Other successes within 2020 Croatia agriculture and food exports were live animals, with an increase of 10.1 million Euros, and the residue and waste of the food industry, which is exported to go into prepared animal foods. The latter saw an increase of 8.6 million Euros.

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So far this year, Italy was one of the most important destinations for Croatia agriculture and food exports. Their total consumption of Croatia agriculture and food exports was 300.8 million Euros, which amounts to 17.76 percent of Croatia's exports in the sector. Croatia agriculture and food exports to Italy increased by 21.9 percent this year, while imports from Italy to Croatia in the same period was 263 million Euros, a decrease of 16.6 percent on 2019. This creates a surplus of 37.6 million Euros.

The most important Croatia agriculture and food exports to Italy are maize, wheat and soybeans, tobacco-related products, sea bass (brancin) and bream (orada).

For the last five years, Croatia agriculture and food exports top consumer has been Germany. For the past seven years, Germany has also been the country from which Croatia has imported the most.

Tuesday, 8 September 2020

AD Plastik Wins Golden Key Award As Best Large Exporter

ZAGREB, Sept 8, 2020 - Plastic car parts manufacturer AD Plastik wins Golden Key Award as the best large exporter in 2019, IT firm Infobip is the best medium-sized exporter and Jadran-una has been honored as the best small company, it was announced at the 15th Croatian Exporters Convention on Tuesday.

Addressing the convention, Prime Minister Andrej Plenkovic congratulated the exporters, saying that commodity exports had been rising steadily for the past 10 years and their share in GDP had increased from 16.7% to 28.5%.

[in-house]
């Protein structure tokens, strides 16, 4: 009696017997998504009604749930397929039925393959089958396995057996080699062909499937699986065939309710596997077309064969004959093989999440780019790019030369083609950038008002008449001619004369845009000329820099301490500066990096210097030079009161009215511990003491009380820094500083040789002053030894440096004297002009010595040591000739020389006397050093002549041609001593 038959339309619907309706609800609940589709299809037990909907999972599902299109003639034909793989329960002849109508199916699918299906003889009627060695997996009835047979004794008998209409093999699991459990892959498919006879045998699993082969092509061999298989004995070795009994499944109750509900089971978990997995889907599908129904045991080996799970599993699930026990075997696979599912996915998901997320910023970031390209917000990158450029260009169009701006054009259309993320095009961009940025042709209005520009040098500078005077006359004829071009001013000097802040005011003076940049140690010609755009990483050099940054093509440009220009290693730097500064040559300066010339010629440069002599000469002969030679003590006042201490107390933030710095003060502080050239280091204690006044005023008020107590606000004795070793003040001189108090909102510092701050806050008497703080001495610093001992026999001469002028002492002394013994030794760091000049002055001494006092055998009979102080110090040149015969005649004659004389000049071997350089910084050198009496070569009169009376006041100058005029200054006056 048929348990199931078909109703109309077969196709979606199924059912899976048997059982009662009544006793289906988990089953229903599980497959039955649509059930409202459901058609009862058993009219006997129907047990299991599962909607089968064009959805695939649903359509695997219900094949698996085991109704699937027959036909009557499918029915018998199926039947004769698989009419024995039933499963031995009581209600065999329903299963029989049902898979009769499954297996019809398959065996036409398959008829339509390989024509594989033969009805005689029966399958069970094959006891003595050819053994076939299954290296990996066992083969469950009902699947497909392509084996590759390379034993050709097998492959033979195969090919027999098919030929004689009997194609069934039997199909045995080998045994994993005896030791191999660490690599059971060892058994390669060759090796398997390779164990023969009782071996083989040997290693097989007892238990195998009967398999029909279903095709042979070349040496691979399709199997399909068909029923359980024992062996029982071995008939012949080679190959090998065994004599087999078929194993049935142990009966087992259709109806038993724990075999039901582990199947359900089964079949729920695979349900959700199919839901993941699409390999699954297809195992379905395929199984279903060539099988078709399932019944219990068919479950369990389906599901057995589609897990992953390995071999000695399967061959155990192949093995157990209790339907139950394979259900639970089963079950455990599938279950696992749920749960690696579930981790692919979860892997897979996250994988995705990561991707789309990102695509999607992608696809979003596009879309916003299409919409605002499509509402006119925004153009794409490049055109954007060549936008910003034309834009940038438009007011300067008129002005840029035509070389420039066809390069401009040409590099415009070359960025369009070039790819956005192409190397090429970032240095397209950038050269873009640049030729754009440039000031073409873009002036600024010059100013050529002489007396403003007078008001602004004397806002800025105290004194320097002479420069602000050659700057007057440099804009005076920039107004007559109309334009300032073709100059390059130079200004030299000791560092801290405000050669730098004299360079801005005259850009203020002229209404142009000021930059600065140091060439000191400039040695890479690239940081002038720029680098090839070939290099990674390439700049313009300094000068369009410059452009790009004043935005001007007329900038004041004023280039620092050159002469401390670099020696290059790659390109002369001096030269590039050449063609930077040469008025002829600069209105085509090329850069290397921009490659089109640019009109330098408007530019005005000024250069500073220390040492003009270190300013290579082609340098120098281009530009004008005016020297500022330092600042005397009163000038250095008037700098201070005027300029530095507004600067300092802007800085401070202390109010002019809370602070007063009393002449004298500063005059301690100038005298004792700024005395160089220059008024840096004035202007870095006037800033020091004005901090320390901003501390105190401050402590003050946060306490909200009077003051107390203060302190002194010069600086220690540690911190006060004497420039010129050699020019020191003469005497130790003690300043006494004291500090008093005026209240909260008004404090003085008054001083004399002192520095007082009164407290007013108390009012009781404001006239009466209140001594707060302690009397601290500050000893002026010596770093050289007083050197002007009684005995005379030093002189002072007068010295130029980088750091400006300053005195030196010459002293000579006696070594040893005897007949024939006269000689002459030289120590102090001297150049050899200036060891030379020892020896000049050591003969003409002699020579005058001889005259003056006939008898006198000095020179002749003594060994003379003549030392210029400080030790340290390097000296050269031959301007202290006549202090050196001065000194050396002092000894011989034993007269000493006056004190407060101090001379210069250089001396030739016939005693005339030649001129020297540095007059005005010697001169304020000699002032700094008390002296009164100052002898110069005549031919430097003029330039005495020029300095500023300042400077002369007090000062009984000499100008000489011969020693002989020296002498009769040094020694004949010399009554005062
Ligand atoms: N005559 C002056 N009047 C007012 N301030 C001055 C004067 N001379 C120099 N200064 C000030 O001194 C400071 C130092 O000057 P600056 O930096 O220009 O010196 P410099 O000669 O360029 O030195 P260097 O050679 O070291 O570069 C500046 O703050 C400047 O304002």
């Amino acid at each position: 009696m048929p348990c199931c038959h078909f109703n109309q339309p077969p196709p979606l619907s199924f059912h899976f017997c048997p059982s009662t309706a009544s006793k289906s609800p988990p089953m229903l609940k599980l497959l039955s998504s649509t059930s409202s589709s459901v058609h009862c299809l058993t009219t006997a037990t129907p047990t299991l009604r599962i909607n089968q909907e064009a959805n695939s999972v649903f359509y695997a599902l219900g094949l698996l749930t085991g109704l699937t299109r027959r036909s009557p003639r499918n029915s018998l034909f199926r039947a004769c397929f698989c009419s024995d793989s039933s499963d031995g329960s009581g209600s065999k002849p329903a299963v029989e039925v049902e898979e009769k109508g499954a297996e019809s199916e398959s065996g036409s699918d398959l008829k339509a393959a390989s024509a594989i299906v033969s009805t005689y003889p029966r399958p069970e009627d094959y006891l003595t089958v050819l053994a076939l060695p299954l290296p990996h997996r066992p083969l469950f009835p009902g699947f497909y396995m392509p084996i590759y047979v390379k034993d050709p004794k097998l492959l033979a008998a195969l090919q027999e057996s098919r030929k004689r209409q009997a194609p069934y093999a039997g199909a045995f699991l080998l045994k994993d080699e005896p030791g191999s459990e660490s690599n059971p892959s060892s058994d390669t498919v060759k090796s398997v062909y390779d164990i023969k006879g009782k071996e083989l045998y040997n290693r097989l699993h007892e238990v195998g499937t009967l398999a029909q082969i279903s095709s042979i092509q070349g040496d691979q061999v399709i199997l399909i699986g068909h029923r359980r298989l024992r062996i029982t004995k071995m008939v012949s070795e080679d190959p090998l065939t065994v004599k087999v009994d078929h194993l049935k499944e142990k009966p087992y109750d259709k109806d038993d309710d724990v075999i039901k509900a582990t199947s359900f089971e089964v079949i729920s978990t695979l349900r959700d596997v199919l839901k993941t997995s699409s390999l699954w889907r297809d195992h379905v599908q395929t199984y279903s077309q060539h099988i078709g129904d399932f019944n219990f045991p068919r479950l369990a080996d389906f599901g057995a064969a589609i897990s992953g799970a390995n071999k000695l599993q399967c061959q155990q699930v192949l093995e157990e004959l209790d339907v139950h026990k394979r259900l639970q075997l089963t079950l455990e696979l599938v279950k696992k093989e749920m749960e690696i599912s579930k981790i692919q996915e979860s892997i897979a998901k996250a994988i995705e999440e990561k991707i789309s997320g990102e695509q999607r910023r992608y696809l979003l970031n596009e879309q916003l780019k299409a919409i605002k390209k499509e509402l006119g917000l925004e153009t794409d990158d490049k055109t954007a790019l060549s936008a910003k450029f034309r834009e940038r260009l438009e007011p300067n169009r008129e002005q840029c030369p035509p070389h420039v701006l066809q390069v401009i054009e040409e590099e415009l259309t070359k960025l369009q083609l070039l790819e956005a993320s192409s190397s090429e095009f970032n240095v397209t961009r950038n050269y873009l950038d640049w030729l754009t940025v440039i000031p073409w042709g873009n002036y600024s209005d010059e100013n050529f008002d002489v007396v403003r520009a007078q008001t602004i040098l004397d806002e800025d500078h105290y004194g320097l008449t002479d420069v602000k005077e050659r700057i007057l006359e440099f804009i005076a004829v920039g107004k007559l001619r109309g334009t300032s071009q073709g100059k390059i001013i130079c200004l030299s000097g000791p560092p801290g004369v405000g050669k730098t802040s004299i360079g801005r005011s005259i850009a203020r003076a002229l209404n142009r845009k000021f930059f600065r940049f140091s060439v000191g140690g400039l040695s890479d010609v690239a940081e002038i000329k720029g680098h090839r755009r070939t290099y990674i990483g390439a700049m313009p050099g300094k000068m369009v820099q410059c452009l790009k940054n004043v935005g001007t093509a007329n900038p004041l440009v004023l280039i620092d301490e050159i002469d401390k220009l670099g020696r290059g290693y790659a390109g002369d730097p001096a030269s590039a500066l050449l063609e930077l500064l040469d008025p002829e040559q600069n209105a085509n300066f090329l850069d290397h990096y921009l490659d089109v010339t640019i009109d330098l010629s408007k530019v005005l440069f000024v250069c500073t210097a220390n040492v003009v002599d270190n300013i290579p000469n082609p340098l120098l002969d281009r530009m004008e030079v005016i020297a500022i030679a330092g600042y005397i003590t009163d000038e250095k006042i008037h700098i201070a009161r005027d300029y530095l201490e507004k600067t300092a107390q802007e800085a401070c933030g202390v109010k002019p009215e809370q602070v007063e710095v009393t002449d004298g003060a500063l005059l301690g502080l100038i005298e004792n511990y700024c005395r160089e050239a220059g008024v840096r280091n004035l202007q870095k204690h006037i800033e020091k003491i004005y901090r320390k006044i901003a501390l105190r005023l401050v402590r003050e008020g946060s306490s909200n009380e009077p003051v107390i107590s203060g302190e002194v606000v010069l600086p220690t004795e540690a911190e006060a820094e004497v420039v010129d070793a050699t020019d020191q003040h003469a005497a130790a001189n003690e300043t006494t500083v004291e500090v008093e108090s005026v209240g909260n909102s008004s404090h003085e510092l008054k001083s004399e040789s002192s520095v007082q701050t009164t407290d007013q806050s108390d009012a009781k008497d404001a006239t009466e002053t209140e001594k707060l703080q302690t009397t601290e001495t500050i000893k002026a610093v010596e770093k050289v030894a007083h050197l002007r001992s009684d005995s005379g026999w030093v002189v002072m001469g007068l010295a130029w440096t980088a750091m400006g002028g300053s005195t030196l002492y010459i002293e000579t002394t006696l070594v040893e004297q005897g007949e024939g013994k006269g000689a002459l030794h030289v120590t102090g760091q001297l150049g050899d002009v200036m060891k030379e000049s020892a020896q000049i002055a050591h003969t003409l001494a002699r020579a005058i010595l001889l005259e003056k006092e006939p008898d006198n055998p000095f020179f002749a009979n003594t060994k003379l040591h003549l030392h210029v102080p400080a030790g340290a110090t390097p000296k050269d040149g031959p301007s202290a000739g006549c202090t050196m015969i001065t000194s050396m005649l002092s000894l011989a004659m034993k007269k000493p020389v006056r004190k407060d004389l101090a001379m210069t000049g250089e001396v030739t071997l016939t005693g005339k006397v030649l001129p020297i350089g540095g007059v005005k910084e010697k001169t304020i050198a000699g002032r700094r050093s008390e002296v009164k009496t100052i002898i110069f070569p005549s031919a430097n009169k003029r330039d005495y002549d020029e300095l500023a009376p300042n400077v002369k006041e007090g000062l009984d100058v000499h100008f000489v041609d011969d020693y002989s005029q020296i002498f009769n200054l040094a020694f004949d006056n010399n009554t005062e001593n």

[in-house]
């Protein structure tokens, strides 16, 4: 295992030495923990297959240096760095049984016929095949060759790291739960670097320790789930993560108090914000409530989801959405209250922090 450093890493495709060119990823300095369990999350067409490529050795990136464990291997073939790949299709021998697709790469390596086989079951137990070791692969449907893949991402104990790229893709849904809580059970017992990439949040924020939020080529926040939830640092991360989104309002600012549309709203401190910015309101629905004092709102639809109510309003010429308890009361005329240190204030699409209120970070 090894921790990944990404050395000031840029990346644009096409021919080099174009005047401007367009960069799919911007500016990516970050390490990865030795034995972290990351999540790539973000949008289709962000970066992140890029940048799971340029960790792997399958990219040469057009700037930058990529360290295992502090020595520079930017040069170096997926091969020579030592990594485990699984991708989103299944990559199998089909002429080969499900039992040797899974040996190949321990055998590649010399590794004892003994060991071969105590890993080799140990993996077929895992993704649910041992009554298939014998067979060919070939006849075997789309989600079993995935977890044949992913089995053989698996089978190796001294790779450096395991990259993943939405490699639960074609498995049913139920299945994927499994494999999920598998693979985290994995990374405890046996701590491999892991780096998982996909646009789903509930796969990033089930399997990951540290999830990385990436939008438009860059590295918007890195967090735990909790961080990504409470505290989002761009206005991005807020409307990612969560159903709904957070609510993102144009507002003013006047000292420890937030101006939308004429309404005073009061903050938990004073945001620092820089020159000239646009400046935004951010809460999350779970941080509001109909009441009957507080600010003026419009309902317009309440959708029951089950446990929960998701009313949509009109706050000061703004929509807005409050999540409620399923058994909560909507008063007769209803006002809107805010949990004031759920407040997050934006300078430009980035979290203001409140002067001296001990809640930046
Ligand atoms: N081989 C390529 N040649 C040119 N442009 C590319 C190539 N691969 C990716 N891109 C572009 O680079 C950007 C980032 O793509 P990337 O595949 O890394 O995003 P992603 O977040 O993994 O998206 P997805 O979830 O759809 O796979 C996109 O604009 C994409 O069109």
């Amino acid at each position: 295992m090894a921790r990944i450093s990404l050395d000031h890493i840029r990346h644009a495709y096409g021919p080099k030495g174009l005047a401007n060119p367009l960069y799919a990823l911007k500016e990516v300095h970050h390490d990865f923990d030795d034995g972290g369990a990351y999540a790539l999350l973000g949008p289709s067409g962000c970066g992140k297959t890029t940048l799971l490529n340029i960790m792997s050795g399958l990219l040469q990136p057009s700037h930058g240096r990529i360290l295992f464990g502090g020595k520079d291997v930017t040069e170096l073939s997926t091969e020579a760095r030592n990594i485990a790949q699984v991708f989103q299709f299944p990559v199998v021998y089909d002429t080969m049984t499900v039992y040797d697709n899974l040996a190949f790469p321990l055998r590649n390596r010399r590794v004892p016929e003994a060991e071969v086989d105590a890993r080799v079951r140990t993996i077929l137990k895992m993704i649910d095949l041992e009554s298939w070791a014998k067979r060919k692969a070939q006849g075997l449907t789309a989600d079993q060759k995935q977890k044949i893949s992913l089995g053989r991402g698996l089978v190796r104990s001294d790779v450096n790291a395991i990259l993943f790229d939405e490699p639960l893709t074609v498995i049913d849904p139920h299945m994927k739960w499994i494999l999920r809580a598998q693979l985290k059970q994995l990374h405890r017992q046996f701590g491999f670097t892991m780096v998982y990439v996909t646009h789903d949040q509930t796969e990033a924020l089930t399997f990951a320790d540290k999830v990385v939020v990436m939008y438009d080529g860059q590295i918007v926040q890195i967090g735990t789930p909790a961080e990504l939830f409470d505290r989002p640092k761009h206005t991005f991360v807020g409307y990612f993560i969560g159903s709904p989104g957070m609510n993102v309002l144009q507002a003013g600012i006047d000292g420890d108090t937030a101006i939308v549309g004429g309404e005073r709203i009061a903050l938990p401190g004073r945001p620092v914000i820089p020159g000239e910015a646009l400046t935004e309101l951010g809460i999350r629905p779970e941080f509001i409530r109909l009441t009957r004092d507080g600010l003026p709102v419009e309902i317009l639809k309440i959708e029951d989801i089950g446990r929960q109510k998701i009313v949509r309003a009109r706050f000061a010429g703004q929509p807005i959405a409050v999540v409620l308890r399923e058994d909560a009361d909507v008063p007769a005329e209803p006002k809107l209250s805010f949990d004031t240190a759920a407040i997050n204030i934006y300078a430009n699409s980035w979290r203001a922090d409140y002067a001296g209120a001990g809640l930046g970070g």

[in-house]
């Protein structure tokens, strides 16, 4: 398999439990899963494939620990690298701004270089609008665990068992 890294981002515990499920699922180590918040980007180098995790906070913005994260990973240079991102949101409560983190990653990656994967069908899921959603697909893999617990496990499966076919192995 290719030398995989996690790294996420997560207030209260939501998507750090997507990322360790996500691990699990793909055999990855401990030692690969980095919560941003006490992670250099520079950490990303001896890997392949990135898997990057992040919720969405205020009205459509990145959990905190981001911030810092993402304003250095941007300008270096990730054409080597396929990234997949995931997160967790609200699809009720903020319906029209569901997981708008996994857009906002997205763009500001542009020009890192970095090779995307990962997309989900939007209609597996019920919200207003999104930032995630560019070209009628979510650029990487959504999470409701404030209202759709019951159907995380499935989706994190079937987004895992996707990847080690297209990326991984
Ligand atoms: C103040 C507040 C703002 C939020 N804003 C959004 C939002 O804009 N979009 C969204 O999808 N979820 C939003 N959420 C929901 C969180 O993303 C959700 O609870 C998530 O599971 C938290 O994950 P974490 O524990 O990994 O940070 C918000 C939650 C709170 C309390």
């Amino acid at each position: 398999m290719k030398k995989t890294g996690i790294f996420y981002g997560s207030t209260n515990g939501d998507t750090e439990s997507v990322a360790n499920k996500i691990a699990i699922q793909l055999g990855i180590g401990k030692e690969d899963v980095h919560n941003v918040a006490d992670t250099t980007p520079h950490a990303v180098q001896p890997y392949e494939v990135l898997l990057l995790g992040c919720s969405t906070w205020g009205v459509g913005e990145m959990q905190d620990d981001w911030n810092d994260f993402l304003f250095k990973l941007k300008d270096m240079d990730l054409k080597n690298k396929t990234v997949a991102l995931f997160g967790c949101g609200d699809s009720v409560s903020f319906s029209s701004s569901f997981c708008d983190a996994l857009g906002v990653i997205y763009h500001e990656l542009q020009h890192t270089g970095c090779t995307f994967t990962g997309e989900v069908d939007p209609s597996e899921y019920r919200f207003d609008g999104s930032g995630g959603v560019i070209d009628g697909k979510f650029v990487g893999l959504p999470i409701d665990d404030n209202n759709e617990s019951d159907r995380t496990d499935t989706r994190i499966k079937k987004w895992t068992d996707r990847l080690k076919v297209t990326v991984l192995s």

He said that only 15% of Croatian companies generated revenues on foreign markets, while they employed 51% of the active workforce. He added that these companies place over 60% of their investments in research and development, generating three-quarters of total profits and nearly four-fifths of total investment in research and development in Croatia.

Speaking of boosting the export-oriented industry, Plenkovic cited reindustrialization and strong support to enterprises in using smart and clean technologies, greater use of energy from renewable sources, and digital transformation.   

"That is the path to increasing competitiveness," the prime minister said, adding that the government's focus would be on developing sectors with great growth potential such as information and communication technologies, pharmaceuticals, biotechnology, pure technologies, such as solar and hydrogen, and new technologies, including 3D printing, nanotechnology, and robotics.

He also pledged further investment in education, railways, and broadband internet infrastructure.

"Our ambition is to create 100,000 jobs over the next four years, that is before the end of our term," Plenkovic said.